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Road transport under the EU ETS

The European Commission's upcoming energy and climate legislation package in June 2021 will "propose the extension of the Emissions Trading Scheme (ETS) to sectors such as buildings and road transport", said EU Energy Commissioner Kadri Simson on 25 March 2021. So far, the inclusion of road transport in the ETS has only been speculation and has not been officially confirmed by the European Commission. EU climate policy emissions are generally regulated by the EU Emissions Trading System (EU ETS), which is a European cap-and-trade mechanism for the power and industry sectors covering 40 percent of emissions. All other emissions are the sole responsibility of EU Member States.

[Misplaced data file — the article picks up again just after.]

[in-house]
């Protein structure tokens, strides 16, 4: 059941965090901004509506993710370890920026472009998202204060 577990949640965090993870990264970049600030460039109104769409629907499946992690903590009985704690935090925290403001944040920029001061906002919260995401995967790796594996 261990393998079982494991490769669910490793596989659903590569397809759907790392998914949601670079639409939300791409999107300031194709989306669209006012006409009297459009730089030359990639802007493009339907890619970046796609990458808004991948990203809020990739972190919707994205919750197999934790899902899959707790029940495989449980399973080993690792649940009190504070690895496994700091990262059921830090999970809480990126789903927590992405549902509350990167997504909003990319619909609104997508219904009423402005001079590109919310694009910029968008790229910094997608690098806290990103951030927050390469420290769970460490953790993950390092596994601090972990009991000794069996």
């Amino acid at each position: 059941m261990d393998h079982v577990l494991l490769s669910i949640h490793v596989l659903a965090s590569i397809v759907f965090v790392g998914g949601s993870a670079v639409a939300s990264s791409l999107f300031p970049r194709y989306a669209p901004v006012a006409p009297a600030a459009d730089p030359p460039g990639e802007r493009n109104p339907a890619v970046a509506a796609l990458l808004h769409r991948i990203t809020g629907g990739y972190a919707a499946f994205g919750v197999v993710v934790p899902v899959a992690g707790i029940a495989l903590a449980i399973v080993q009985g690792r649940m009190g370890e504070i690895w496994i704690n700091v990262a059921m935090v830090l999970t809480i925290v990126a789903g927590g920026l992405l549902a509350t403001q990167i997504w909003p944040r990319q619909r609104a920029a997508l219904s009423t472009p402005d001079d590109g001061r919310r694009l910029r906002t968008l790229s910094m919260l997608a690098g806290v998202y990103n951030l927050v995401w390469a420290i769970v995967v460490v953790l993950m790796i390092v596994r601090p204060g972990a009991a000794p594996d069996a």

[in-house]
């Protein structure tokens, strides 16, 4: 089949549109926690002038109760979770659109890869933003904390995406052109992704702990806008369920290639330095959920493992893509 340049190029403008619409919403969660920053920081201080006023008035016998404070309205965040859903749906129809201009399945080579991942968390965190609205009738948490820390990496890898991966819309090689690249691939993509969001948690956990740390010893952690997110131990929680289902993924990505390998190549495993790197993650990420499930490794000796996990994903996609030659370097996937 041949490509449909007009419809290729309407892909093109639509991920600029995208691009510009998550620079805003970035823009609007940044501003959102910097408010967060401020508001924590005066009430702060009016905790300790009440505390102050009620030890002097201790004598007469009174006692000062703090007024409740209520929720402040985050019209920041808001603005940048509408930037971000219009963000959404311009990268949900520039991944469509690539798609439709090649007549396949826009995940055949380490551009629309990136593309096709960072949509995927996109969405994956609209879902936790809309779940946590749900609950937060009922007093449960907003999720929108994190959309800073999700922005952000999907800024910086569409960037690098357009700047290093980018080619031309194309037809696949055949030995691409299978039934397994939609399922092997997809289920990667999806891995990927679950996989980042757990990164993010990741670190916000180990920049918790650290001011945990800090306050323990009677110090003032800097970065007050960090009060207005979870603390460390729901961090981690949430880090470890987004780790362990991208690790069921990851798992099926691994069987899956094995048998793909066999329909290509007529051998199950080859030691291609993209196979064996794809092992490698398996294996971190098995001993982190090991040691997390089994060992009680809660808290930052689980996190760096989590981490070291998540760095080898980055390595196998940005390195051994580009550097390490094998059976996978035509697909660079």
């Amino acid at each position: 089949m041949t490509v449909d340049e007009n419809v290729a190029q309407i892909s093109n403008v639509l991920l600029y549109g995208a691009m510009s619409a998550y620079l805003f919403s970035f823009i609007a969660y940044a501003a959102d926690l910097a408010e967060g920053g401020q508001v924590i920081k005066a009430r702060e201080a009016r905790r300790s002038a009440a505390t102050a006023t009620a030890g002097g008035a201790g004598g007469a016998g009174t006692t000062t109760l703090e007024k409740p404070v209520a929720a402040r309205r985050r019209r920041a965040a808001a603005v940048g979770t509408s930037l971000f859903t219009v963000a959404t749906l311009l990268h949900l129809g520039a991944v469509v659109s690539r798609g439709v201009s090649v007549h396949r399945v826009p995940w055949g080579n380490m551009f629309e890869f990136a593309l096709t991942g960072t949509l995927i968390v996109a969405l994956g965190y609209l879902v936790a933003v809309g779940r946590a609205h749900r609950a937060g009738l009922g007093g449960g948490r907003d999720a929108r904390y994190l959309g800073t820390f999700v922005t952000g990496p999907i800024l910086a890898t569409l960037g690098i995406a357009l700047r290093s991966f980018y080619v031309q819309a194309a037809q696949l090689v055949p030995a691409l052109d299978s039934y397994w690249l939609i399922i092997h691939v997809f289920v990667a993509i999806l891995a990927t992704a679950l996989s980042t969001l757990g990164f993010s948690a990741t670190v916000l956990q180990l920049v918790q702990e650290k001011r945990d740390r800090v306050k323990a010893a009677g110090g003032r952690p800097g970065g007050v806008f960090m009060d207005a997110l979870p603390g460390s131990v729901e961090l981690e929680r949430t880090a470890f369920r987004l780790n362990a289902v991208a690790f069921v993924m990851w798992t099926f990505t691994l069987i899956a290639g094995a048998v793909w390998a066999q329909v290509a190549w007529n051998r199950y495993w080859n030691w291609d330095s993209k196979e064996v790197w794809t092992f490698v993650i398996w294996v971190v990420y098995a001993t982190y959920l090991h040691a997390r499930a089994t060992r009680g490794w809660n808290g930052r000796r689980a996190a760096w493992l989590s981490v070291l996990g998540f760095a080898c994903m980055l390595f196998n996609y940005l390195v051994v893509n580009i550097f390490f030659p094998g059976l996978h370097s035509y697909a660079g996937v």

In accordance with the effort sharing law, Member States have to meet national targets for transport, buildings and agriculture. The EU ETS has proven to be an effective tool in reducing GHG emissions. It is clear that when the carbon price is sufficiently robust, it becomes a strong driver for immediate change, and a clear signal for low carbon investments. It thus contributes decisively to the deployment of renewable energy and energy efficiency technologies. Therefore, the Commission is thinking about the development of an expanded EU ETS that would also include road transport. The Commission argues that in road transport, emissions trading has the advantage of capturing fleet emissions under the cap and simultaneously incentivizing behavioral change with lasting effects on mobility solutions through the price signal. The idea to include road transport in the EU ETS was already criticized last year when first peculations appeared. Even Frans Timmermans, Executive Vice President of the European Commission for the European Green Deal and European Commissioner for Climate Action, said that he is not convinced that this is the right way forward at this point in time. He stated that the EU would further tighten the CO2 emissions targets it imposes on carmakers in the coming years, and that this was a more efficient method of forcing deep pollution cuts. Also environment NGOs like Transport & Environment argued that including transport in the EU ETS by simultaneously proposing higher CO2 standards can be highly problematic as it would remove national accountability for transport emissions according to the effort sharing law. Some governments (i.e. northern and western European states) certainly like this idea, as it would prevent holding them accountable. However, the national climate goals are key drivers for major reforms and regulations such as fuel tax increases, car tax reforms or lower speed limits. Moreover, not complying to the effort sharing law exposes Member States to court cases filed by the Commission or own citizens. Finally, national accountability has been key in getting Member States backing for ambitious EU measures such as CO2 standards for cars and trucks. One instrument, for example, could be to include transport fuels in the EU ETS. As a result, oil companies would have to buy carbon allowances raising fuel and heating prices, which could lead to an enormous political backlash for the European Green Deal. In addition, the ETS is a political instrument influencing the price in the exposed sectors as well as popular acceptance. The Gilets Jaunes (Yellow vests movement) should be a warning in that regard.


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